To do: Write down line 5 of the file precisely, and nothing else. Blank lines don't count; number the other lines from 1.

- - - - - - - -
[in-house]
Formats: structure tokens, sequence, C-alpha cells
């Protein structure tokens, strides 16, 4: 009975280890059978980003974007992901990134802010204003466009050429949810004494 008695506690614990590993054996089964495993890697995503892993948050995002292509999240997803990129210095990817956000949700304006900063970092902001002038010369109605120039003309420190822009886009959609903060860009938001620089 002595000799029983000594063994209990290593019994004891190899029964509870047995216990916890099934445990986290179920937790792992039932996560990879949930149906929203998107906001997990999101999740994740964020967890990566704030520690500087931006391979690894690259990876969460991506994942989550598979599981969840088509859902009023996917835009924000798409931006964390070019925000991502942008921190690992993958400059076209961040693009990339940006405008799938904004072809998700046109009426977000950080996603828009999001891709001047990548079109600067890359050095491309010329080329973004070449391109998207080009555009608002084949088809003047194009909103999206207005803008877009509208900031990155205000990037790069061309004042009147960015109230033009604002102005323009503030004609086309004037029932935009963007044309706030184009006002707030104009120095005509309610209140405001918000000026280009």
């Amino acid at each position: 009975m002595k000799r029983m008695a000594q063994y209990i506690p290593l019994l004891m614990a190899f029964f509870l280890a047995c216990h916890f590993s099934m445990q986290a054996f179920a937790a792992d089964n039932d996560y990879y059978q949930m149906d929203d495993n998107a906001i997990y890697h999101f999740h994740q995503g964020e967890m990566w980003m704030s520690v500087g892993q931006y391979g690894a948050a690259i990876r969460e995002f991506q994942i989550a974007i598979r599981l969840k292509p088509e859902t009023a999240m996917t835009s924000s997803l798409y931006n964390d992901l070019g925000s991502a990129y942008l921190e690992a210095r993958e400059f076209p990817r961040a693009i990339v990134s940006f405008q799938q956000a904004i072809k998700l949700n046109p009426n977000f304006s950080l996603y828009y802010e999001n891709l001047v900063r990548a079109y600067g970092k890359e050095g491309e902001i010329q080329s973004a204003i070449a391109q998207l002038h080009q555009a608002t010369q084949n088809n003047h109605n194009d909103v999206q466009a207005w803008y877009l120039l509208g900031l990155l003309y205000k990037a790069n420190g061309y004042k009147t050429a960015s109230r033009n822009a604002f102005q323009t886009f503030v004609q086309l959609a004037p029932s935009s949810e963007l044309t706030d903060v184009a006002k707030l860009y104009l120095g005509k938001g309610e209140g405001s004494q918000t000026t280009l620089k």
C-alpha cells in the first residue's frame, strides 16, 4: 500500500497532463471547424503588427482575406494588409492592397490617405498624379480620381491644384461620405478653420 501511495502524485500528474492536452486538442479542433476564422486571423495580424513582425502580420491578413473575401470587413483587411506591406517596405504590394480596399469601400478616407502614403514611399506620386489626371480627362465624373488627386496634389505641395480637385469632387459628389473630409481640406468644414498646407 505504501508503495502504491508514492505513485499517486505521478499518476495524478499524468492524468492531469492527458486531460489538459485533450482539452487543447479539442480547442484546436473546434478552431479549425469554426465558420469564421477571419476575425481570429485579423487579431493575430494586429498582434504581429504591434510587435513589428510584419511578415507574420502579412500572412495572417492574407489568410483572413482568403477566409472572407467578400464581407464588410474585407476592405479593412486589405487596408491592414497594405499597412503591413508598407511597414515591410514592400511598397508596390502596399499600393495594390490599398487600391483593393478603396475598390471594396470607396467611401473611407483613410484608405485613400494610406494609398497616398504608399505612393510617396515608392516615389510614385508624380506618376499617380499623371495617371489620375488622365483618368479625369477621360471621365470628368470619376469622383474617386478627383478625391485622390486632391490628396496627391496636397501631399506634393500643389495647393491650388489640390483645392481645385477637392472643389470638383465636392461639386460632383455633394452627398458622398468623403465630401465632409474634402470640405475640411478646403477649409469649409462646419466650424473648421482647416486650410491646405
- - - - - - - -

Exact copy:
C-alpha cells in the first residue's frame, strides 16, 4: 500500500497532463471547424503588427482575406494588409492592397490617405498624379480620381491644384461620405478653420 501511495502524485500528474492536452486538442479542433476564422486571423495580424513582425502580420491578413473575401470587413483587411506591406517596405504590394480596399469601400478616407502614403514611399506620386489626371480627362465624373488627386496634389505641395480637385469632387459628389473630409481640406468644414498646407 505504501508503495502504491508514492505513485499517486505521478499518476495524478499524468492524468492531469492527458486531460489538459485533450482539452487543447479539442480547442484546436473546434478552431479549425469554426465558420469564421477571419476575425481570429485579423487579431493575430494586429498582434504581429504591434510587435513589428510584419511578415507574420502579412500572412495572417492574407489568410483572413482568403477566409472572407467578400464581407464588410474585407476592405479593412486589405487596408491592414497594405499597412503591413508598407511597414515591410514592400511598397508596390502596399499600393495594390490599398487600391483593393478603396475598390471594396470607396467611401473611407483613410484608405485613400494610406494609398497616398504608399505612393510617396515608392516615389510614385508624380506618376499617380499623371495617371489620375488622365483618368479625369477621360471621365470628368470619376469622383474617386478627383478625391485622390486632391490628396496627391496636397501631399506634393500643389495647393491650388489640390483645392481645385477637392472643389470638383465636392461639386460632383455633394452627398458622398468623403465630401465632409474634402470640405475640411478646403477649409469649409462646419466650424473648421482647416486650410491646405